After a 16 year hiatus, I returned to Canada with my son. I tried dating for the first couple of years. It was never a simple thing to do, but at this age I find it even more complicated. I’ve learned more about myself. The learning process is endless, but relationships are interesting beasts.

We want different things at different times of our lives but at their core, when all the other things are stripped away, we want only to be heard, understood and loved, despite our flaws, despite the angers and disappointments that come and wash over us when the expectations we have set for ourselves and each other fail to reach acceptable levels, when the kids are tucked in or are growing hair on their face and looking to launch themselves into their own lives and we find ourselves alone with each other or ourselves… that is all we want.

It is the most difficult thing to find, even if you are looking. For the most part, I think, the only way to find it is by selectively looking – or not looking – because looking too closely will surely show the things that you don’t want to see. The inevitable failings of every human being that is so much less than perfect.

I wish all you brave ones who soldier on luck, though…. from the heart. I hope you find that impossible love. I’ve yet to see it… I’ve yet to see others find it. Relationships take work, no matter how we cut it. They gain an aged patina and must be polished every once in a while to keep them shiny. Love is sustainable only if two people lean in to each other’s wholeness and pull each other through failings and triumphs with appreciation, kindness and compassion.

The picket fence vision was a far different experience from what I thought it would be. I had to factor in myself – who I am, at any given time – and the Other… who for so many reasons is unquantifiable… the “unknown” in a math equation.

I have learnt a lot about myself though. I’m at once humbler and more full of myself than I’ve ever been.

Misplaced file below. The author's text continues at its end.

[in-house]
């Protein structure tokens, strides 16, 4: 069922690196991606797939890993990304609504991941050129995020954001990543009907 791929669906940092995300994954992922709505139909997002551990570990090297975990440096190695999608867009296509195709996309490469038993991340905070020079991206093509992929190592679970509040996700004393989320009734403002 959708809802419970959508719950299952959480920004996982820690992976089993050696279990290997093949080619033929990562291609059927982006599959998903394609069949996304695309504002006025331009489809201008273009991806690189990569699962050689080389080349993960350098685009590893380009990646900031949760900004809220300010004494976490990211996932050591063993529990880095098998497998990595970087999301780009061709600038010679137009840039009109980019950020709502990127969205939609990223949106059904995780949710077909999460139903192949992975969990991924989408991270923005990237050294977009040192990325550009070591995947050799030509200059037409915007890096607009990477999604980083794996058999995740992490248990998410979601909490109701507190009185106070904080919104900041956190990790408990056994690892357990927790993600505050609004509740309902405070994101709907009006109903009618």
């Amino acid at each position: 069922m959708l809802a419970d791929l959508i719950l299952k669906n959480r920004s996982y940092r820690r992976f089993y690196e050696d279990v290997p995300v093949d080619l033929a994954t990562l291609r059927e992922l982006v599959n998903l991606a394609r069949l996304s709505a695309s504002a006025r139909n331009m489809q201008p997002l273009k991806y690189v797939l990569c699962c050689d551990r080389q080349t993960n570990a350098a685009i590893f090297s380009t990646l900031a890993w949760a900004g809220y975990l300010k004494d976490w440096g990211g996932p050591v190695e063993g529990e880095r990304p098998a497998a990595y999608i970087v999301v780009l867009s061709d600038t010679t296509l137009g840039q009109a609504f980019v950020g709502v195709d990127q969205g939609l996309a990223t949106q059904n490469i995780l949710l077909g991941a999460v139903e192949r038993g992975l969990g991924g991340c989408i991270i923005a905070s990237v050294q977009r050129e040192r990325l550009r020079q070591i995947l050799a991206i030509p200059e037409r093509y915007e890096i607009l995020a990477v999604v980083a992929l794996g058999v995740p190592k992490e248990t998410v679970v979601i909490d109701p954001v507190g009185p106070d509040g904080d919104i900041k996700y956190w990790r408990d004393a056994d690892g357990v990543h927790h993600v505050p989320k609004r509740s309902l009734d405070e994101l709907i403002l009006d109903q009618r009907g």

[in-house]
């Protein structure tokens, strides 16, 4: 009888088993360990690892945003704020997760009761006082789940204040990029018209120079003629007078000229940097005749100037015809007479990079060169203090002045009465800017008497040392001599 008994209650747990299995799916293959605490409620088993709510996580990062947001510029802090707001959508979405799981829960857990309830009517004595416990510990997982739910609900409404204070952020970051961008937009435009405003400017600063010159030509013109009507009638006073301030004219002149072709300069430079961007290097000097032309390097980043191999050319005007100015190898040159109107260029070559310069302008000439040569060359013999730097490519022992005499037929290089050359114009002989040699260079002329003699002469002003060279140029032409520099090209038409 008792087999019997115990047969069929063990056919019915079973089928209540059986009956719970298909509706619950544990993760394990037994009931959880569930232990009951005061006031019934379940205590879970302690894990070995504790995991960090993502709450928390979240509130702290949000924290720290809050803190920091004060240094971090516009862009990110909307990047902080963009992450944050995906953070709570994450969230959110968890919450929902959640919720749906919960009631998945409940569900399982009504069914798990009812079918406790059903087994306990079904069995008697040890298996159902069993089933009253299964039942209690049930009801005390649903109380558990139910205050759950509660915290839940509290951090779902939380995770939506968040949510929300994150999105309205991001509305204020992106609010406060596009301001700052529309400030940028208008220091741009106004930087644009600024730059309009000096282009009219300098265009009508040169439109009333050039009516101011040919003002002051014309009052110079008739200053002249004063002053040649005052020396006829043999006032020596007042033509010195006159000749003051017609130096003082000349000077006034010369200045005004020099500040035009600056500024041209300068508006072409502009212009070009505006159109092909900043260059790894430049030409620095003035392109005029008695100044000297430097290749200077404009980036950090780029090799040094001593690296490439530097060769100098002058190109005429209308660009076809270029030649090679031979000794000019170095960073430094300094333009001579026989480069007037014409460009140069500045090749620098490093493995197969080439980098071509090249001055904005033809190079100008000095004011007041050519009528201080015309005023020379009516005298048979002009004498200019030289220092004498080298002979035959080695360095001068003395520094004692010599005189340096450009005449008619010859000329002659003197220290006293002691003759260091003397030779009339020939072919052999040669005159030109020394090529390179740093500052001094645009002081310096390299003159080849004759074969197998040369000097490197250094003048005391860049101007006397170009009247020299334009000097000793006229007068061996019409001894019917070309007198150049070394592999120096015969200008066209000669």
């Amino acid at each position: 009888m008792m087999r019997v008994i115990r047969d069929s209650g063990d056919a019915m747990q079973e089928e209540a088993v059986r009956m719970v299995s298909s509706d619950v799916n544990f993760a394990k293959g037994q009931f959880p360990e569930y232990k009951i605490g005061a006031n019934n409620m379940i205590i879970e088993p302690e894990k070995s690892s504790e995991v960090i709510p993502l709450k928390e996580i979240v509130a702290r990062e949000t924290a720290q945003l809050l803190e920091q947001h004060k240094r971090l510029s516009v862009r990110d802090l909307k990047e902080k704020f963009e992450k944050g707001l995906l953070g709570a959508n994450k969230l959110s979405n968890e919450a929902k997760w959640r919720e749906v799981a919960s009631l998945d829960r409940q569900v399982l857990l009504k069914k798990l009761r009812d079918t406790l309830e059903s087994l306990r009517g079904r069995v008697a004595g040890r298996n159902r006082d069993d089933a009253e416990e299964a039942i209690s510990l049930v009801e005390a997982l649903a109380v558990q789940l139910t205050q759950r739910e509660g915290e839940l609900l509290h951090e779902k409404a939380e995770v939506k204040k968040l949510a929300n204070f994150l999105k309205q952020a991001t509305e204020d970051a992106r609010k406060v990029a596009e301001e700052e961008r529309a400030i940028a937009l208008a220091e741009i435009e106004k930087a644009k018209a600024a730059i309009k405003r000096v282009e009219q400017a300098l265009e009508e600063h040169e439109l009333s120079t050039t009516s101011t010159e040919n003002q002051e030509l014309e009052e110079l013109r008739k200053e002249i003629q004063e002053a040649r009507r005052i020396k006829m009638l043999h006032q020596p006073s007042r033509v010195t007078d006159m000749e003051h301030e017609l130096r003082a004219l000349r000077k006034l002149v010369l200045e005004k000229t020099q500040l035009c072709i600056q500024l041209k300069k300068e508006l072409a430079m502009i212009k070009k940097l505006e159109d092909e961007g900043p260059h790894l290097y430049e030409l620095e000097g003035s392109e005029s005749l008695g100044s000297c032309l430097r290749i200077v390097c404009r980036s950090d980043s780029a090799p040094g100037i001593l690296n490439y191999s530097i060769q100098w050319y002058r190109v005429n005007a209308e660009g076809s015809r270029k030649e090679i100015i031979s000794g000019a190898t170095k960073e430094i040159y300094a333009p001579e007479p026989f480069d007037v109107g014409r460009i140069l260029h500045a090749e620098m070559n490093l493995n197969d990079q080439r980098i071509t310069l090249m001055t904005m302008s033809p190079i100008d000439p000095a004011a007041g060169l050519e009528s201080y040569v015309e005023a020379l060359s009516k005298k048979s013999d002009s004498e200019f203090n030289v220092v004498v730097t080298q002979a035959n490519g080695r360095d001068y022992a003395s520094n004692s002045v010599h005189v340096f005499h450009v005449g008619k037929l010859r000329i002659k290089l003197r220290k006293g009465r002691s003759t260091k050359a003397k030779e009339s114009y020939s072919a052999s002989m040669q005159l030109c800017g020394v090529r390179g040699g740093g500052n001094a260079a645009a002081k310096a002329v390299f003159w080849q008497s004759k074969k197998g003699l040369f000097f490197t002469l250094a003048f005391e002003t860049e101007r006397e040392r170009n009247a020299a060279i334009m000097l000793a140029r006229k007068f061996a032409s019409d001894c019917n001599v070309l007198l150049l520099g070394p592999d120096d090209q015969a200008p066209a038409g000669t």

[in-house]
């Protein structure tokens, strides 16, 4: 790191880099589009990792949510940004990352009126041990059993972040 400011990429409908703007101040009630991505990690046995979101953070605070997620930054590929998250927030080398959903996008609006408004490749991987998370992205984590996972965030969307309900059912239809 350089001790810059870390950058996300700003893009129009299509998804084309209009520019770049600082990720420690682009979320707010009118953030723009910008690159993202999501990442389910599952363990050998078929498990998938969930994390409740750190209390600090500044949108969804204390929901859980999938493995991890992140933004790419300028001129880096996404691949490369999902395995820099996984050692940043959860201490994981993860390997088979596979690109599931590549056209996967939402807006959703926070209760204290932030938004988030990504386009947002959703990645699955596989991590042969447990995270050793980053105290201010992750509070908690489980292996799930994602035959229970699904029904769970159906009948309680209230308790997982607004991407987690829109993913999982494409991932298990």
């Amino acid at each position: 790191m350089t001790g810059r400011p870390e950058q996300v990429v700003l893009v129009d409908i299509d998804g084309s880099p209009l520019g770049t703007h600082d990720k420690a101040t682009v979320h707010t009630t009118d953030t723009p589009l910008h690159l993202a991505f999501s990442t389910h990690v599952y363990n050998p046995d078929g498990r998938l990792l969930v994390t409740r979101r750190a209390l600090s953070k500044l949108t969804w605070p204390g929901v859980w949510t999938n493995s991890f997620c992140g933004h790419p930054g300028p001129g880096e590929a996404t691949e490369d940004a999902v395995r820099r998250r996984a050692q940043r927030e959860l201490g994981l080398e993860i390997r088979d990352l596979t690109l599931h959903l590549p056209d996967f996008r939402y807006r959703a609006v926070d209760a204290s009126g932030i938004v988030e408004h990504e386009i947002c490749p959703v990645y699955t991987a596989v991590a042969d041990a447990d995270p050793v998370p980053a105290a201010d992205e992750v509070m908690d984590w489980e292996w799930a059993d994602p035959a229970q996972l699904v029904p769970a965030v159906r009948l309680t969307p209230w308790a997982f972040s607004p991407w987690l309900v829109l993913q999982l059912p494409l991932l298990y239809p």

I know that gentle persuasion works better (with me and others) than does passive aggression or outright aggression. I can learn and lean in and feel safe even when exposed to someone intimately (not only in a physical sense).

I’ve learned that many people have a similar reluctance to allowing that breach to occur. And it’s probably the cause of most of what ails humanity – breaking down of a sense of community, and of having differing visions of what that entails. A distinct need for autonomy and self-actualization.

I entreaty you to enjoy your walk in this world… I know you do… but anxiety for something other than what you have is inevitable… we humans are always desiring things, even if what we have is awesome and once one desire is met another emerges. It is our duty to ourselves to visit these desires and determine whether they serve us well, whether they fit into the core of what we want from our lives, holistically.

I am fifty now and I still don’t know shit. After several attempts at dating I’ve given up on it – for now. I think I have more figuring out to do in relation to how I fit into the world before I want to explore that some more. It gets lonely, sometimes. And even peri-menopause doesn’t alleviate the longing for intimacy. But that will have to wait a little while longer until I grow up a little more.

Happiness to your heart and blessing on your feet…
Adriane xo

on the nature of reality… and love

daffodils
The sun is out today, and it makes me feel good. I wonder why I feel so much better (other than the obvious injection of vitamin d) when it shines.

I struggle daily with the dichotomous concept of being and nothingness (this term – a title of one of Sartre’s works – was pulled from a recent Facebook comment I made regarding a poem I posted). If we are merely “nothing” then why bother engaging with the world… if we are “nothing” then why is engaging with the world in more than a perfunctory manner equally so enriching and so disappointing?

I’ve done both. In fact, I have run the gamut of emotions and cycling through the senses and the heart. Love – the idea of love – is such a construct of our imagination; the feeling it evokes internally a machination of our mind that filters through into our body and makes us experience it as something real. It’s not to say that it isn’t real in a very (pardon the pun) real sense. So what is the purpose of feeling, or our purpose of being made to feel (via our sensory processes)? Why is the discovery of our world of such great import? And how, through the unfolding of time and the culmination of our experiences of it, does it change us and, effectively, how we see it?

The idea that “there is a season for everything” rings true when considered in this way. We learn to touch and smell and see and taste and walk and finally think and reason (well, sometimes, anyway *smile*). Our experience of the world is largely based on what we think it is and is so subjective that there is no way to determine what is “true” and what is embellishment or delusion. Even through rigorous self-analysis, attempting to remain objective within the parameters of an experience, our belief of an experience underscores how our experience of it will be **and effectively shapes our reality**.